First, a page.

The Writing Craft – Talking about Dialogue
For this week on the blog, I thought it might be time for another post about the writing craft – this time talking about dialogue.
What makes ‘good’ dialogue in writing? It can be a tricky balance of things to achieve. Aptly, the subject of dialogue sparks much debate. Should ‘said’ be used after most dialogue, or is mixing up better (eg muttered, murmured, replied, asked answered, etc)? How much should writers use ‘action beats’? These are lines describing an action rather than saying ‘he said’ or ‘she asked’. For example:
“It’s not fair!” He kicked a table leg.
These questions are just the tip of the iceberg when it comes to talking about dialogue. Really, a lot of it depends on the writer’s personal style. For example, I quite like mixing up ‘tags’ – so although I use said a lot, I’ll also pepper in tags like the examples earlier of muttered, murmured, replied etc.
Whatever your preferences, for me the best dialogue is authentic. As I read the words, I can imagine the characters speaking. The best writing has the reader being able to visualise the mood and mannerisms of each speaker – getting to know them as people through the words they speak.
Here are a couple of points that could be helpful for authentic, realistic dialogue:
1. Keep it short
Unless your character is actually presenting something, or providing an explanation to other characters – for example the scene when the detective explains everything at the end of a murder mystery – it isn’t incredibly natural to have long paragraphs of dialogue. Even if nobody interrupts (which usually happens in ordinary conversation) breaking up your dialogue with action beats or a couple of lines where a character notices how the sun has moved, or comments on food they might be eating, can be useful for the reader. This is because it helps them process everything that’s said so far and not get too lost in the dialogue if there are several long chunks of conversation.
2. Don’t be afraid to interrupt
We all do it conversations, even if we’re trying not to! Whether it’s because we disagree, or we want to ask someone a question, we can all naturally cut in on one another. None of us have perfect lines of uninterrupted dialogue during a conversation, so I try to bring this ‘imperfection’ into conversations between my characters. Personally I use the ’em dash’ to convey interruption, as seen below:
“So it was yesterday I went to the bookshop-“
“Was that after you went to the cafe?
Personally I prefer this over the use of ellipsis, as that implies the speaker trailed off before the other person spoke, e.g. “so yesterday I went to the bookshop…” which is slightly different to actually being interrupted. Again, this is just my personal style – other writers might use other tags or beats to convey interruption.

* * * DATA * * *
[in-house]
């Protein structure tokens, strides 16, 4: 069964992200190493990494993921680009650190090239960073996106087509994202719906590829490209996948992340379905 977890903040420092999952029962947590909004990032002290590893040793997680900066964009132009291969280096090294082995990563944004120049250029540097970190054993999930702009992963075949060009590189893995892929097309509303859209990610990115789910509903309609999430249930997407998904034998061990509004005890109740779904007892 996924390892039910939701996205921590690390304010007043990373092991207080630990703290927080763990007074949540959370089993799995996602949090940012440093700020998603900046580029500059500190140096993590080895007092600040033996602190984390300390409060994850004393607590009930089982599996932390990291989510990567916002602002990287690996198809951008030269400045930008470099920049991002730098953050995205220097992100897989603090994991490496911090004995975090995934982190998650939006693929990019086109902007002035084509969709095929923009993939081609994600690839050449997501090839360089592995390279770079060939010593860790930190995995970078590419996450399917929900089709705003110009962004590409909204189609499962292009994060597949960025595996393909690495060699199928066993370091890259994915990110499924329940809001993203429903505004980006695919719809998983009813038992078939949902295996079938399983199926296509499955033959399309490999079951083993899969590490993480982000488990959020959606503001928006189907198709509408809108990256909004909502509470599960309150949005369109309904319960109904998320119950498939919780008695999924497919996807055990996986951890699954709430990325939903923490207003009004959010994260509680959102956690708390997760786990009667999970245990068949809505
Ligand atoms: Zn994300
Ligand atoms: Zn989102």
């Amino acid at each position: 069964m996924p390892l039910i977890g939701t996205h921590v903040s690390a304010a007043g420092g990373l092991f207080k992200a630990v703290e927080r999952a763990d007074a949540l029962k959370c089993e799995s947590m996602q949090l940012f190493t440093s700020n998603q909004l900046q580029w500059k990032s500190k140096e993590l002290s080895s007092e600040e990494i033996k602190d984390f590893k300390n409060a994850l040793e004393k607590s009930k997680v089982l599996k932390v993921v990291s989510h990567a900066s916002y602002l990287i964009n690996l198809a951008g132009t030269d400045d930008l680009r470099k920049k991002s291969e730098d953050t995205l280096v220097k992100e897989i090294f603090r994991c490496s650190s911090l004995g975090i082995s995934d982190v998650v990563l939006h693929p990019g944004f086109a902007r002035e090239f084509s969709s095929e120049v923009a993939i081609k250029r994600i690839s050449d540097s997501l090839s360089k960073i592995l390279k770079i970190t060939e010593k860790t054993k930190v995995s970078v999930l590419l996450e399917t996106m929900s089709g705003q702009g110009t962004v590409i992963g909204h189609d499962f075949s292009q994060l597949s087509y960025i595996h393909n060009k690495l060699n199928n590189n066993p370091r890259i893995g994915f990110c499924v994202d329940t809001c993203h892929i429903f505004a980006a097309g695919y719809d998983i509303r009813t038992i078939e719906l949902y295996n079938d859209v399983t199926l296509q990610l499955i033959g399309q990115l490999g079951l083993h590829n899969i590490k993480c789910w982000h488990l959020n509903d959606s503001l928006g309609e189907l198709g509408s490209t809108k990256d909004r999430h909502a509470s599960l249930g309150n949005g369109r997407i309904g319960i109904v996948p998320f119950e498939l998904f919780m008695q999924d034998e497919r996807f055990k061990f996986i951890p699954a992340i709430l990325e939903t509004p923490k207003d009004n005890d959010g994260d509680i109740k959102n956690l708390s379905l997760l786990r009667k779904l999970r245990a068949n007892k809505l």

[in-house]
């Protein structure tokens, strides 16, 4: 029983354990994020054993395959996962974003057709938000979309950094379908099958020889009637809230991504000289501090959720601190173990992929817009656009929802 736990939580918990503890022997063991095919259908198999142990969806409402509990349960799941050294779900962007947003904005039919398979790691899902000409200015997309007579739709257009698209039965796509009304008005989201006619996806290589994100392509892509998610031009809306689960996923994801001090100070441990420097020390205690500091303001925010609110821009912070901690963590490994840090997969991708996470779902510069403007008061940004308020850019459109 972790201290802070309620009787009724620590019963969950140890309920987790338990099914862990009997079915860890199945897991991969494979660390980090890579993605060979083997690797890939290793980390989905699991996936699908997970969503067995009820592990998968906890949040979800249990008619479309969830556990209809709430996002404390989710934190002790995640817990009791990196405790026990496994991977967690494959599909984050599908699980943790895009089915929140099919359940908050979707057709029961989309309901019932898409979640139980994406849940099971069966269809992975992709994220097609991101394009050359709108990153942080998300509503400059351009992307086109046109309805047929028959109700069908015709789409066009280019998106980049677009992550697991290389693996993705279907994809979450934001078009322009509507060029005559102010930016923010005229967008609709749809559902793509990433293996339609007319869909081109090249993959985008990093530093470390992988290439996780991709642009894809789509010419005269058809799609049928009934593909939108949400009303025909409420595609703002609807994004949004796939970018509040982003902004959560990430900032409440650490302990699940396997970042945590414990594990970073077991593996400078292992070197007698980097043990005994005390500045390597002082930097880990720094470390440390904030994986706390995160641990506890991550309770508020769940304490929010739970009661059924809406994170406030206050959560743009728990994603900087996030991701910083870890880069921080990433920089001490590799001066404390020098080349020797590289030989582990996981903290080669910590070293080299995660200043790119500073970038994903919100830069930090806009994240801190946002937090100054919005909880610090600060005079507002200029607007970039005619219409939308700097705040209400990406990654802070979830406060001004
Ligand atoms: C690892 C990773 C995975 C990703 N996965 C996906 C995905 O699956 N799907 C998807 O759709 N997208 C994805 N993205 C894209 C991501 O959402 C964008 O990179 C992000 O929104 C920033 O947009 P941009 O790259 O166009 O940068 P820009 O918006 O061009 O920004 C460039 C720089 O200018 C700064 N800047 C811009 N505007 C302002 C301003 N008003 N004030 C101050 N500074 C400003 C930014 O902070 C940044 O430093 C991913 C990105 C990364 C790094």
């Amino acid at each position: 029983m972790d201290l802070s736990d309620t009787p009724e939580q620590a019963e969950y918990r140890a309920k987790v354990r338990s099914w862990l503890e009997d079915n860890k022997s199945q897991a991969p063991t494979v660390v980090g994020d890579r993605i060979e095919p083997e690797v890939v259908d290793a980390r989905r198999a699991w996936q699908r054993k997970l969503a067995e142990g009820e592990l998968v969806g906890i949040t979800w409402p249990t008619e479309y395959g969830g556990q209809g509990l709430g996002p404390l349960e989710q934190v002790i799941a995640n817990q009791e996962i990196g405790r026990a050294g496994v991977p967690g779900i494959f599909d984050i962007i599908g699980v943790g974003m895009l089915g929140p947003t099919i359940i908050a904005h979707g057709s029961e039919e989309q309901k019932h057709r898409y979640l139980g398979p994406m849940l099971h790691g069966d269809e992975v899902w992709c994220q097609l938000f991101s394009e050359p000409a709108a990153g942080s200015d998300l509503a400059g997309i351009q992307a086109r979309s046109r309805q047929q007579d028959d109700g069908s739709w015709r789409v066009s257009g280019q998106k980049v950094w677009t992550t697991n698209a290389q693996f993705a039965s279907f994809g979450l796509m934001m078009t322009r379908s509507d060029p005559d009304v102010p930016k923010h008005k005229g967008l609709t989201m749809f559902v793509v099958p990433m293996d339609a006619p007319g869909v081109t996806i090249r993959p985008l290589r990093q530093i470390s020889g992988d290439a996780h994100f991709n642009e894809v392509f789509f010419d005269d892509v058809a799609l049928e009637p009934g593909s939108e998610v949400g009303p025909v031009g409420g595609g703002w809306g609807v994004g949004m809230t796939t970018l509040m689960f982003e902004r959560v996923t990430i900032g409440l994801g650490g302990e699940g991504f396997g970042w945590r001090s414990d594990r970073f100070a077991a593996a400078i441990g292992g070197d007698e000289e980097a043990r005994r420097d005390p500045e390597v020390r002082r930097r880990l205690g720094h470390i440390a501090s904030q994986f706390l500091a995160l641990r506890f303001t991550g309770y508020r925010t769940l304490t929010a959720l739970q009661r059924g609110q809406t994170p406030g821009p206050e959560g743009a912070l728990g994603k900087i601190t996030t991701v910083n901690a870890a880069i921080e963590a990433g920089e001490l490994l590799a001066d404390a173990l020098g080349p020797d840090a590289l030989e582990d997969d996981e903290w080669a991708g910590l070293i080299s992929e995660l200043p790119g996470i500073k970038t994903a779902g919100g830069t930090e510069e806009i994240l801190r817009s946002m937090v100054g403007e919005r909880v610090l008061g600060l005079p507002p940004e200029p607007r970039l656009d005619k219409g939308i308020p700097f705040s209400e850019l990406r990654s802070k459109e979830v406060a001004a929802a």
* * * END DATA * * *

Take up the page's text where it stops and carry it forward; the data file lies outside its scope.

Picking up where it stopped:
3. Use action beats
As I mentioned above, action beats are really helpful at conveying emotion through what the characters do, or heightening a tense scene. For me action beats are a wonderful way to use ‘show not tell’ – not just to keep the reader as an observer but to really immerse the reader into that scene (for more info on this topic, check out this blog post I did a while ago). For example:
A. “I’ve got no idea what you’re talking about,” she said, alarmed.
B. “I’ve got no idea what you’re talking about.” Her eyes were stretched wide, her curls bouncing gently on her shoulders as she shook her head.
The first example is fine as it conveys alarm. However I think the action beat used in B draws the reader into the scene more – we can imagine the way her eyes have gone wide, or see the curls moving on her shoulders.
4. Mix it up
It’s highly unlikely there will be one style of conversation or one tone of mood in any conversation. You may want to have a mix of tags, beats and add in lines of description to have realistic conversation. For example, show not tell is a great tool, but sometimes it is better to tell if the pacing is right. If a character is running away from danger but sees something sad before they do, it might well be more effective with pacing to simply say ‘he cried’ rather than ‘a solitary tear crawled down his cheek’. The second line is more evocative, but it might not suit the pacing if your character has to get out of somewhere very quickly.
So there are some thoughts about dialogue. What do you think? If you’re a writer, what are your personal preferences for authentic dialogue? If you’re a reader, can you think of some great examples of dialogue?
Shout out to Deborah Klee, the host of #frisalon chat every Friday at 4pm GMT on Twitter. There’s a great writing topic to talk about each week. The chat was about dialogue a couple of weeks ago which inspired this blog post today! 🙂 All the previous conversations on Twitter are on her website. Why not tune in this Friday, 4pm GMT, to join in the fun?
PS – Quick announcement! I’m in the middle of writing a Christmas short story to be included in the December edition of my newsletter. It will be exclusively for my subscribers, so sign up here or at the bottom of this blog post to not miss out! Hoping to do a cover and title reveal on my blog and on social media next week. Watch this space! 🙂
Till next time,